By August 2022, nearly one million Ukrainians had sought protection in Germany following Russia’s invasion in February that year – nearly the same as the number of refugees and asylum seekers who arrived in 2015 and 2016. 


A shared laugh, adjusting to new rules


A week before the intermediate German exam in March 2022, Tammam sat in class, relaxed. He’d been in Germany for nine months. 


During a partner drill, he had everyone at his table – Syrians, Afghans, Kurds, and others – cracking up at his jokes in German. As soon as they thought they had calmed themselves down, Tammam and another student made eye contact. The table erupted again at his joke about a sour gummy candy. 


Tammam was feeling confident, but even if he passed the exam, the path to university would be long. It could take up to six years to gain the necessary language proficiency, complete the required schooling, and pass the college entrance exam. According to a 2019 survey, nearly three out of five refugee university students in Germany were 25 or older.


Still, the moment laughing with his classmates felt a world away from the loneliness and anxiety of his first months in Germany. He’d made friends, and he was becoming more comfortable being himself in German. 


Tammam even started to prefer certain aspects of German culture. He still missed being able to walk up to any stranger and ask for help or a meal, knowing the answer would be “Yes.” But he liked how Germans valued following the rules. 


In Syria, his school’s dress code had forced him to keep his hair short. Months into living in Germany, he had yet to go to a barber shop, preferring to grow his hair out. 


“My hair feels like my way of expressing my freedom to be myself,” he said. 


He continued to spend much of his free time helping Ukrainians, which gave him a new sense of purpose. And to the surprise of his teacher – because he had been in class for a relatively short period of time – when Tammam took the intermediate German test, he passed.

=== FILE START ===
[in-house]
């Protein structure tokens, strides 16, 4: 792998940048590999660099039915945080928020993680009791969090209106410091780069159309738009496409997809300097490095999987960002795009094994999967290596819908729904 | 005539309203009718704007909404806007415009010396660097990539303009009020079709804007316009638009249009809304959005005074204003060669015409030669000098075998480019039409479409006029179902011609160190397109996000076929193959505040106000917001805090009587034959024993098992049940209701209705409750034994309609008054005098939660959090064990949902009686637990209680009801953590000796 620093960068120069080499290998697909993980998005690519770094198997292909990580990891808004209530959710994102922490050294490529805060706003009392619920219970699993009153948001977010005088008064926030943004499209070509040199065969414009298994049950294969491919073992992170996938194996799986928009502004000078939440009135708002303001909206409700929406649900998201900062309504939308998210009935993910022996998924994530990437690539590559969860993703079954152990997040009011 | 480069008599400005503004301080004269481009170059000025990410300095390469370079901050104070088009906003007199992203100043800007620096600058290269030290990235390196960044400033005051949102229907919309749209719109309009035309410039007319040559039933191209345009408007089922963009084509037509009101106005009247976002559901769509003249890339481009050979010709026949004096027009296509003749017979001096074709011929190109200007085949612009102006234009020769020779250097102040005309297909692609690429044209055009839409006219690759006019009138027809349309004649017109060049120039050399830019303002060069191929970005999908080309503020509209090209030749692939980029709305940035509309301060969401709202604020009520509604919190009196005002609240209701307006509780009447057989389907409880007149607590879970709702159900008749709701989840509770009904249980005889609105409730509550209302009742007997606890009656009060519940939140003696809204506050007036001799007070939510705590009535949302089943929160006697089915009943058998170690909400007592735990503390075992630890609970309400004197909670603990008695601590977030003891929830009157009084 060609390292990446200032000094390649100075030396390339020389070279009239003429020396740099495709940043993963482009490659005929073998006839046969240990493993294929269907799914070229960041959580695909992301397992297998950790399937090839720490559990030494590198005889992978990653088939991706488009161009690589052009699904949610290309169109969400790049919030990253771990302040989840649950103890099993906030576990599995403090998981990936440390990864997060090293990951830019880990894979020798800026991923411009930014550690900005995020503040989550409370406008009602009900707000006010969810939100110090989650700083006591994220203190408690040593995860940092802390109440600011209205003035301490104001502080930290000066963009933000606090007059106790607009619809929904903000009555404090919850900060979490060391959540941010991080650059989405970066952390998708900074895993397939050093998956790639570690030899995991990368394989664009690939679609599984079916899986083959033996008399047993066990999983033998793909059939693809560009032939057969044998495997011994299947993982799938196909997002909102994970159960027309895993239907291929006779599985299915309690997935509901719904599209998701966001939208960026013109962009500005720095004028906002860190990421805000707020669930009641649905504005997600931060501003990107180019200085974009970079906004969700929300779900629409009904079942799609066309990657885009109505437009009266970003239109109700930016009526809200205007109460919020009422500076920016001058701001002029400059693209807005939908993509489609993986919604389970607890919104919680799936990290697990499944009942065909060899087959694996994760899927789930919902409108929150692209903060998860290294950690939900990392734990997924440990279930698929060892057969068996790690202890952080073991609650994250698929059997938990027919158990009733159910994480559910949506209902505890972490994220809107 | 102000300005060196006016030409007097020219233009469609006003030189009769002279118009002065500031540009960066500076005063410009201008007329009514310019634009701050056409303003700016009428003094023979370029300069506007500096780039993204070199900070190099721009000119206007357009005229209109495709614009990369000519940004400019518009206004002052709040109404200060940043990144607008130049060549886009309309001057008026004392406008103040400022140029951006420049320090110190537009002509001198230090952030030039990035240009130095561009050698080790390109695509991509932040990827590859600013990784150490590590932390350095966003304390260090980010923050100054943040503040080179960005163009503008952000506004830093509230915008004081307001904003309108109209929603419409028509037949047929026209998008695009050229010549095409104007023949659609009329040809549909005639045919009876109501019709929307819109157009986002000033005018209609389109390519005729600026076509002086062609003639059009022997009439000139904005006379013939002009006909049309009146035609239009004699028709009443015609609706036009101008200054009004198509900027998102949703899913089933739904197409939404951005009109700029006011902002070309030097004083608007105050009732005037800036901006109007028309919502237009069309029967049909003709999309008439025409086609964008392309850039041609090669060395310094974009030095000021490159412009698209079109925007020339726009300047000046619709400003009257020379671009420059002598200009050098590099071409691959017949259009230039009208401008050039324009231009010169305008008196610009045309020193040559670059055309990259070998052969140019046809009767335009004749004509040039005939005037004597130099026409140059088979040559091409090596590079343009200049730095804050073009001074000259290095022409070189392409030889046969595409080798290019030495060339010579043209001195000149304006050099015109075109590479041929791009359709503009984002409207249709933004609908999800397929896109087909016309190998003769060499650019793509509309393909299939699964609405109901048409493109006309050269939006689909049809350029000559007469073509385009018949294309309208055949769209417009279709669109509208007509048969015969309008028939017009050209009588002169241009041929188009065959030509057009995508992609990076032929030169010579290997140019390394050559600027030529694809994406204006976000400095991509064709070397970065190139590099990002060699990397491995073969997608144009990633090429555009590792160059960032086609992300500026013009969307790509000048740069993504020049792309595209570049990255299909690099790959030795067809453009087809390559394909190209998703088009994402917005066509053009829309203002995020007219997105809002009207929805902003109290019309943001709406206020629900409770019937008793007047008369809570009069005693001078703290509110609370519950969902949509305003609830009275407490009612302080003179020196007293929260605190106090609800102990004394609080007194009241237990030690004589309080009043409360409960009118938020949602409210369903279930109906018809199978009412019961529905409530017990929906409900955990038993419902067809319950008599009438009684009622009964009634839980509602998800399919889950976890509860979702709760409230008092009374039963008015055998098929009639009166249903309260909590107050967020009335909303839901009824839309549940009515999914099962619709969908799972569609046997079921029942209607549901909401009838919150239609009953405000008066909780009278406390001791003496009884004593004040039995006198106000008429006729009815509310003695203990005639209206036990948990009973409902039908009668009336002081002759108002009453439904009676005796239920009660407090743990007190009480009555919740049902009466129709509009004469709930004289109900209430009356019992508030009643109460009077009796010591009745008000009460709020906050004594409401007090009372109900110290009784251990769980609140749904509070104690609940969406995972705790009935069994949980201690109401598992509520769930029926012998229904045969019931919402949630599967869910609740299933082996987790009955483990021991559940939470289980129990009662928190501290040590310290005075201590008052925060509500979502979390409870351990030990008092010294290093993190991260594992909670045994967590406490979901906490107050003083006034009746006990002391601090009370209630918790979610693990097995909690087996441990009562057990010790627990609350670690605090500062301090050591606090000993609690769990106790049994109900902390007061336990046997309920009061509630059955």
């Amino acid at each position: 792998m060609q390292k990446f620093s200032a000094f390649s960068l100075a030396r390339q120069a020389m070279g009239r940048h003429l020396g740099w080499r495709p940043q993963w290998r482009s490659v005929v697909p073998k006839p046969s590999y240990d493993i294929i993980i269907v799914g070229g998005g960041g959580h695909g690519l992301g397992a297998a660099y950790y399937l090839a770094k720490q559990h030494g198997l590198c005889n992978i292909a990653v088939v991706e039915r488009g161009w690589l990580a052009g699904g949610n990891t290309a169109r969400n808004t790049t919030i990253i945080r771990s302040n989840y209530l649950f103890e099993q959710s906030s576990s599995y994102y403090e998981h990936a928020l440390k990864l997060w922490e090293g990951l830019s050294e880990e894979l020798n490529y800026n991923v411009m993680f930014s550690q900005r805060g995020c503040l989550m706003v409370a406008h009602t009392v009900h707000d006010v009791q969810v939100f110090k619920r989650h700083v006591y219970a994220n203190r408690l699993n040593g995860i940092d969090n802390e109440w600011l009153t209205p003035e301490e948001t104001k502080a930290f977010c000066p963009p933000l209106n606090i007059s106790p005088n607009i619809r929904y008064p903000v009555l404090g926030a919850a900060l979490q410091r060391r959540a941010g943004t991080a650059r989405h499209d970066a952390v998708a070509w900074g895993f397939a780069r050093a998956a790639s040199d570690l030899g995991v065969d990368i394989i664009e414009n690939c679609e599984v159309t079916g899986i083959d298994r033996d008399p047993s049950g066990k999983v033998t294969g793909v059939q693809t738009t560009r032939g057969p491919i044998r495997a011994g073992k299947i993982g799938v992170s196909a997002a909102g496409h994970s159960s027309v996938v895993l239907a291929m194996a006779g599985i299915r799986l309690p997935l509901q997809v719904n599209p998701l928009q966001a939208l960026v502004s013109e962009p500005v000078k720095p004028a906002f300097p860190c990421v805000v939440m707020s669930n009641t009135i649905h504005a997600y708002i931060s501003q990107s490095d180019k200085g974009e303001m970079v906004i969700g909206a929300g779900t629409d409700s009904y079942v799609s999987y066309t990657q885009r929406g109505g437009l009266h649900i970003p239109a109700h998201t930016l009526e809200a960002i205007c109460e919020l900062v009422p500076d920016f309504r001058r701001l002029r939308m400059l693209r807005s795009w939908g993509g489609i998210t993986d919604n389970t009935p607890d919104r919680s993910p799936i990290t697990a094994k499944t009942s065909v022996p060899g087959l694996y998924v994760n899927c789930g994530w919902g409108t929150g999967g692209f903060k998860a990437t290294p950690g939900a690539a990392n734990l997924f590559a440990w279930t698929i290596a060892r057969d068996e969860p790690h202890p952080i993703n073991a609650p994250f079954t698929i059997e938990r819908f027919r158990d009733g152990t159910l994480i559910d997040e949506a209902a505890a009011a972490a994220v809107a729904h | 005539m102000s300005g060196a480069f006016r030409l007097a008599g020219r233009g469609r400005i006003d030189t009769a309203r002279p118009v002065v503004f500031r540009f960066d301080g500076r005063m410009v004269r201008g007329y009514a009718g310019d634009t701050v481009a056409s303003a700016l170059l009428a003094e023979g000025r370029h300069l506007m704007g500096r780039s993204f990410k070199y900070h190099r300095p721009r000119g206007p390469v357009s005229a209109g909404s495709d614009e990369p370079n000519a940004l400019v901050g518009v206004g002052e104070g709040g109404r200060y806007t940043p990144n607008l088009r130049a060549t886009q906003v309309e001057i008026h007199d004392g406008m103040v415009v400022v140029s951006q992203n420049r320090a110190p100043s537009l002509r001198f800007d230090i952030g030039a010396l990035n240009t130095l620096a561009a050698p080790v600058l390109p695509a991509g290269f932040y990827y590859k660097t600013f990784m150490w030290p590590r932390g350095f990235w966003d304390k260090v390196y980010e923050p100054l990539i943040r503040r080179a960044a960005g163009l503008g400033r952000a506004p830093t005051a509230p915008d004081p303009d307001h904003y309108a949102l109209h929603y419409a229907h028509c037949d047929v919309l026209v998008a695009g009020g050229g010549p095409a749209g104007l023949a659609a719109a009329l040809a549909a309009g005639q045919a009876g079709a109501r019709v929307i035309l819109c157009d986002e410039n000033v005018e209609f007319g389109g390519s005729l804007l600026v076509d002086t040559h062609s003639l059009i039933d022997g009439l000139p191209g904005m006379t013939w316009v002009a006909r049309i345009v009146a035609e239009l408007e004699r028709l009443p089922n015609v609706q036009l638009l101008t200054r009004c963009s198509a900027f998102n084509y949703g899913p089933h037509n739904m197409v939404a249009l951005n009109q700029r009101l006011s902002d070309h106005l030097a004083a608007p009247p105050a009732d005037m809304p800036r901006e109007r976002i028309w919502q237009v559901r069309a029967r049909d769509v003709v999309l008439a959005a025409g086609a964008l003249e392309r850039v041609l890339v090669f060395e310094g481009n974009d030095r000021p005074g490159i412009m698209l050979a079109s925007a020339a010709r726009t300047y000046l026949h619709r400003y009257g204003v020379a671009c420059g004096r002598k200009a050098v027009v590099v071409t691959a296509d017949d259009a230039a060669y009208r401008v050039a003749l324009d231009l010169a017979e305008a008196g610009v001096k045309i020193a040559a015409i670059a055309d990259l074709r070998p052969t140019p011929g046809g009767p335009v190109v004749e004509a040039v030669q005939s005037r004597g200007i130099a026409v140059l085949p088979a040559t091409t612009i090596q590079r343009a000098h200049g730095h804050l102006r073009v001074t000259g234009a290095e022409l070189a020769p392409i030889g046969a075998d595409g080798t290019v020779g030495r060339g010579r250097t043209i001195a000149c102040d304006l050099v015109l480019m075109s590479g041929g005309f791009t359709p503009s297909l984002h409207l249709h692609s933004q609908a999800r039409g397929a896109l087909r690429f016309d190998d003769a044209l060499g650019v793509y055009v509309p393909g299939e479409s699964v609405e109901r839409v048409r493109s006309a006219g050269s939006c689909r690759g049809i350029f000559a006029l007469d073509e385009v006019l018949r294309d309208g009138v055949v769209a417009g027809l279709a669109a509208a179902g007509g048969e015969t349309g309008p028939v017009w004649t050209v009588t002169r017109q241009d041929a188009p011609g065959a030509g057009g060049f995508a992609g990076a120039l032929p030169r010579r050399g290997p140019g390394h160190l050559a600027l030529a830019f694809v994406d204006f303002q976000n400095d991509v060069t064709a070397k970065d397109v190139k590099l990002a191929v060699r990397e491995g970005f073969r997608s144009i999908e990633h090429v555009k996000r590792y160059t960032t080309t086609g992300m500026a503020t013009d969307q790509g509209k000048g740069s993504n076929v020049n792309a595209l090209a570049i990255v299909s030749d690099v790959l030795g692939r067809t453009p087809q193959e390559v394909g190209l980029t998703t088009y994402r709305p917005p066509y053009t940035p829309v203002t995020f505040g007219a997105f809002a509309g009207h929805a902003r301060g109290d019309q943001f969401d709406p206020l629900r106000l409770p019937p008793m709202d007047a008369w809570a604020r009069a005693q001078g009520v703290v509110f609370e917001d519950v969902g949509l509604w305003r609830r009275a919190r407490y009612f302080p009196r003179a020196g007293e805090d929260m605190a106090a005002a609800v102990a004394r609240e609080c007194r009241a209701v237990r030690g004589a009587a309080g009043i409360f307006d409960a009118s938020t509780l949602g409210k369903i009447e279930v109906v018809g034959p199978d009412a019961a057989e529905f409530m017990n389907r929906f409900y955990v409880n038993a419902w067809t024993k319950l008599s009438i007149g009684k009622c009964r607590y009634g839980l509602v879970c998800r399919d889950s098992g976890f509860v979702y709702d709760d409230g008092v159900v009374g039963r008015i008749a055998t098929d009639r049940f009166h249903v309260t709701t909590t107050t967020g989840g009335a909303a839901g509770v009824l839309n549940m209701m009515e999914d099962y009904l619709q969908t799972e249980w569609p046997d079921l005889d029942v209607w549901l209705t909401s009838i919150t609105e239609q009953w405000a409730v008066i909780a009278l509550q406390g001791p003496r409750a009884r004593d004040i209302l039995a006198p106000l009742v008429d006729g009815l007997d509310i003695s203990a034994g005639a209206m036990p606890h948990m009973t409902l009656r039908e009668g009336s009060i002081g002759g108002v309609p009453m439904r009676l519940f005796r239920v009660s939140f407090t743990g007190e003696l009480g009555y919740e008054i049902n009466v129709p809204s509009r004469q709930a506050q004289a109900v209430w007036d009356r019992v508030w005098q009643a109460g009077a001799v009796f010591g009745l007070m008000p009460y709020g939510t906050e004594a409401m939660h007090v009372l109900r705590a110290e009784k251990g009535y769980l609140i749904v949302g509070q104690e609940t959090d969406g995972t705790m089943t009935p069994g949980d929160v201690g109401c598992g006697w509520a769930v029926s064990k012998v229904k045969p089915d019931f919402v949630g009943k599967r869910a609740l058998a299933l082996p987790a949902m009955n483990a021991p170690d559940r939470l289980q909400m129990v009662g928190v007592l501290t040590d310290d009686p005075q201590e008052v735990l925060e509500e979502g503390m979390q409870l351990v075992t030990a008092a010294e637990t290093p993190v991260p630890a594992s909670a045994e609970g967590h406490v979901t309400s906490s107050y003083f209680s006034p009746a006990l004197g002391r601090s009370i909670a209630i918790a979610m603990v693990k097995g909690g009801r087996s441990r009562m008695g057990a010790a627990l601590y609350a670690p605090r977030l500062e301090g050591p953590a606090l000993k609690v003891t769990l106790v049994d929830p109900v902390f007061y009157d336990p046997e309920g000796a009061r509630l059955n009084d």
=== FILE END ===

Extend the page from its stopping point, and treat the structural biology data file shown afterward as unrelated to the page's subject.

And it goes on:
Tammam started thinking about building a life in Germany in a way that felt more certain. Even the chance to become a citizen – the ultimate symbol of stability for a refugee in a new country – started to look not like a matter of if, but when. The path would be long: Finish high school; Take the college entrance exam; Go to college. Normalcy was achievable, he felt. It would just take time. 


Edited by Tom Brady and Eric Reidy.

Share this article

Hundreds of thousands of readers trust The New Humanitarian each month for quality journalism that contributes to more effective, accountable, and inclusive ways to improve the lives of people affected by crises.

Our award-winning stories inform policymakers and humanitarians, demand accountability and transparency from those meant to help people in need, and provide a platform for conversation and discussion with and among affected and marginalised people.

We’re able to continue doing this thanks to the support of our donors and readers like you who believe in the power of independent journalism. These contributions help keep our journalism free and accessible to all.

Show your support as we build the future of news media by becoming a member of The New Humanitarian. 

Become a member of The New Humanitarian

Support our journalism and become more involved in our community. Help us deliver informative, accessible, independent journalism that you can trust and provides accountability to the millions of people affected by crises worldwide.